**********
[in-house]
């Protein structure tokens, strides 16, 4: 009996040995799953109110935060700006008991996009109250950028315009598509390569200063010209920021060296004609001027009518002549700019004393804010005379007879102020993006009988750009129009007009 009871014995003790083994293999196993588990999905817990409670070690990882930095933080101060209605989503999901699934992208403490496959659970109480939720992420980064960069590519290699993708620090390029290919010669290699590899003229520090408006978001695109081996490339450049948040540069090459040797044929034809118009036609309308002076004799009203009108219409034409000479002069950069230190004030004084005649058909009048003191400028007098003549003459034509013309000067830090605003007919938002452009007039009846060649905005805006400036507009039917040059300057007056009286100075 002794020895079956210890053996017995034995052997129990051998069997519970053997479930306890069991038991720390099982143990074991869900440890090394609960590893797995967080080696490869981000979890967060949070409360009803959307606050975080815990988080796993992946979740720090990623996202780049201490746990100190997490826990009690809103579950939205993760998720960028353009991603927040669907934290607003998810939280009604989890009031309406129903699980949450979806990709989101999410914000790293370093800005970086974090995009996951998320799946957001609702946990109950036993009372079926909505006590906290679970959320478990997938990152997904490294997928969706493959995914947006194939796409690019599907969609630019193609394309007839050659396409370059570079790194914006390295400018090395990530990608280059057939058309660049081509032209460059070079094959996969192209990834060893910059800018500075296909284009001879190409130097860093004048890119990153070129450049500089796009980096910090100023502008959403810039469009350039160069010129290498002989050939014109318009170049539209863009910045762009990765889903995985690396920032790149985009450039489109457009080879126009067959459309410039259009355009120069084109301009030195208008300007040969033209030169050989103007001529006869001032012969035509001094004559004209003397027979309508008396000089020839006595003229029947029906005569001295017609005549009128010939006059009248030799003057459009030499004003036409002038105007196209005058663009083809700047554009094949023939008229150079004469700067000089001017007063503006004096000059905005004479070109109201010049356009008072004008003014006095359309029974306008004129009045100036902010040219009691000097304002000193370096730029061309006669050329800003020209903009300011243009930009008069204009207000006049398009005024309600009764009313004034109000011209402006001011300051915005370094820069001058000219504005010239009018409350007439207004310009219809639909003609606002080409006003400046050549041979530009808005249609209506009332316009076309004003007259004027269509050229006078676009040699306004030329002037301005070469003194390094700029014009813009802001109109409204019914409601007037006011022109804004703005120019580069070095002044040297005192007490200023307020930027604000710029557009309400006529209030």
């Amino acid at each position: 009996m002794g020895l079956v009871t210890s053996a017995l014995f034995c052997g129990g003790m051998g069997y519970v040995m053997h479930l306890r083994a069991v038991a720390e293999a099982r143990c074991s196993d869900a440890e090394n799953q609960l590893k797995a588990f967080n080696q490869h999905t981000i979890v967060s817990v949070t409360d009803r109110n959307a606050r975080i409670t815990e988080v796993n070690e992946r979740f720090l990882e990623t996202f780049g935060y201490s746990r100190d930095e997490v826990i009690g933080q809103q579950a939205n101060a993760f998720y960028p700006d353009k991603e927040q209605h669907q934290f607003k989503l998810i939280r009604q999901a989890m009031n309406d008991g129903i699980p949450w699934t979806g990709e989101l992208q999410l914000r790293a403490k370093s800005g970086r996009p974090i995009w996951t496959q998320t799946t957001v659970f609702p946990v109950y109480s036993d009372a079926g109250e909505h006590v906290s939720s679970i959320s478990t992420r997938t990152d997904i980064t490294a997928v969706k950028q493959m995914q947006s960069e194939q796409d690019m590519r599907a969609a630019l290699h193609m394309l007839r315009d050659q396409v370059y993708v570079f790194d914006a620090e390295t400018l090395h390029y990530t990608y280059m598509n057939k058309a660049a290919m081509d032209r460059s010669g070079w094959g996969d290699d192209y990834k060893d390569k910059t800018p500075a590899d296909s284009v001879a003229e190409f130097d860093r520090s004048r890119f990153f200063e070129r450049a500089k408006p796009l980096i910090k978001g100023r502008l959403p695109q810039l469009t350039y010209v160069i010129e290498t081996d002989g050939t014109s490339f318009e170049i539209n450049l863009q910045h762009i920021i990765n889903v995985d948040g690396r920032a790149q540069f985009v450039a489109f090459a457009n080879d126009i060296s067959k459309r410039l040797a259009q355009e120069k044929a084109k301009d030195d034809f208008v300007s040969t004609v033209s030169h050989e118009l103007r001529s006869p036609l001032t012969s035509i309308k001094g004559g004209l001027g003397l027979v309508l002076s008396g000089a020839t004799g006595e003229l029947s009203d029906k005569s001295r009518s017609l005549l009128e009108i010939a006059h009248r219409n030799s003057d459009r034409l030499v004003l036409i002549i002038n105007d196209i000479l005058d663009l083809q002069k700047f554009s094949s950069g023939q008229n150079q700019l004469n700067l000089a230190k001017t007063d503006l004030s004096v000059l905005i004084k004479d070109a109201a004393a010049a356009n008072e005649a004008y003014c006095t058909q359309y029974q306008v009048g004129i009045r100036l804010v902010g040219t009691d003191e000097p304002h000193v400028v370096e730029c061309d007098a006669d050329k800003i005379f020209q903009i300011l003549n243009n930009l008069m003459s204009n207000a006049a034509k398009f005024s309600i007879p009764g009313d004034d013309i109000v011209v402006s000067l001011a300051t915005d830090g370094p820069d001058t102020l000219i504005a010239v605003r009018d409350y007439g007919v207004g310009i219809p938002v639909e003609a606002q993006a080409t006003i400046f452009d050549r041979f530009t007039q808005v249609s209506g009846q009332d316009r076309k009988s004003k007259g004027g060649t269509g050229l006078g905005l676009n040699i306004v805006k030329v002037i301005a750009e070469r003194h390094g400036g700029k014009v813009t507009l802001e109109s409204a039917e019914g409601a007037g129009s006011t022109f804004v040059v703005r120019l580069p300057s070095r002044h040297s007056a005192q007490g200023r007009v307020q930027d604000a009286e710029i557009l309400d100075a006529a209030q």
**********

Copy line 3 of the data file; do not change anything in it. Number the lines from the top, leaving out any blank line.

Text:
């Amino acid at each position: 009996m002794g020895l079956v009871t210890s053996a017995l014995f034995c052997g129990g003790m051998g069997y519970v040995m053997h479930l306890r083994a069991v038991a720390e293999a099982r143990c074991s196993d869900a440890e090394n799953q609960l590893k797995a588990f967080n080696q490869h999905t981000i979890v967060s817990v949070t409360d009803r109110n959307a606050r975080i409670t815990e988080v796993n070690e992946r979740f720090l990882e990623t996202f780049g935060y201490s746990r100190d930095e997490v826990i009690g933080q809103q579950a939205n101060a993760f998720y960028p700006d353009k991603e927040q209605h669907q934290f607003k989503l998810i939280r009604q999901a989890m009031n309406d008991g129903i699980p949450w699934t979806g990709e989101l992208q999410l914000r790293a403490k370093s800005g970086r996009p974090i995009w996951t496959q998320t799946t957001v659970f609702p946990v109950y109480s036993d009372a079926g109250e909505h006590v906290s939720s679970i959320s478990t992420r997938t990152d997904i980064t490294a997928v969706k950028q493959m995914q947006s960069e194939q796409d690019m590519r599907a969609a630019l290699h193609m394309l007839r315009d050659q396409v370059y993708v570079f790194d914006a620090e390295t400018l090395h390029y990530t990608y280059m598509n057939k058309a660049a290919m081509d032209r460059s010669g070079w094959g996969d290699d192209y990834k060893d390569k910059t800018p500075a590899d296909s284009v001879a003229e190409f130097d860093r520090s004048r890119f990153f200063e070129r450049a500089k408006p796009l980096i910090k978001g100023r502008l959403p695109q810039l469009t350039y010209v160069i010129e290498t081996d002989g050939t014109s490339f318009e170049i539209n450049l863009q910045h762009i920021i990765n889903v995985d948040g690396r920032a790149q540069f985009v450039a489109f090459a457009n080879d126009i060296s067959k459309r410039l040797a259009q355009e120069k044929a084109k301009d030195d034809f208008v300007s040969t004609v033209s030169h050989e118009l103007r001529s006869p036609l001032t012969s035509i309308k001094g004559g004209l001027g003397l027979v309508l002076s008396g000089a020839t004799g006595e003229l029947s009203d029906k005569s001295r009518s017609l005549l009128e009108i010939a006059h009248r219409n030799s003057d459009r034409l030499v004003l036409i002549i002038n105007d196209i000479l005058d663009l083809q002069k700047f554009s094949s950069g023939q008229n150079q700019l004469n700067l000089a230190k001017t007063d503006l004030s004096v000059l905005i004084k004479d070109a109201a004393a010049a356009n008072e005649a004008y003014c006095t058909q359309y029974q306008v009048g004129i009045r100036l804010v902010g040219t009691d003191e000097p304002h000193v400028v370096e730029c061309d007098a006669d050329k800003i005379f020209q903009i300011l003549n243009n930009l008069m003459s204009n207000a006049a034509k398009f005024s309600i007879p009764g009313d004034d013309i109000v011209v402006s000067l001011a300051t915005d830090g370094p820069d001058t102020l000219i504005a010239v605003r009018d409350y007439g007919v207004g310009i219809p938002v639909e003609a606002q993006a080409t006003i400046f452009d050549r041979f530009t007039q808005v249609s209506g009846q009332d316009r076309k009988s004003k007259g004027g060649t269509g050229l006078g905005l676009n040699i306004v805006k030329v002037i301005a750009e070469r003194h390094g400036g700029k014009v813009t507009l802001e109109s409204a039917e019914g409601a007037g129009s006011t022109f804004v040059v703005r120019l580069p300057s070095r002044h040297s007056a005192q007490g200023r007009v307020q930027d604000a009286e710029i557009l309400d100075a006529a209030q």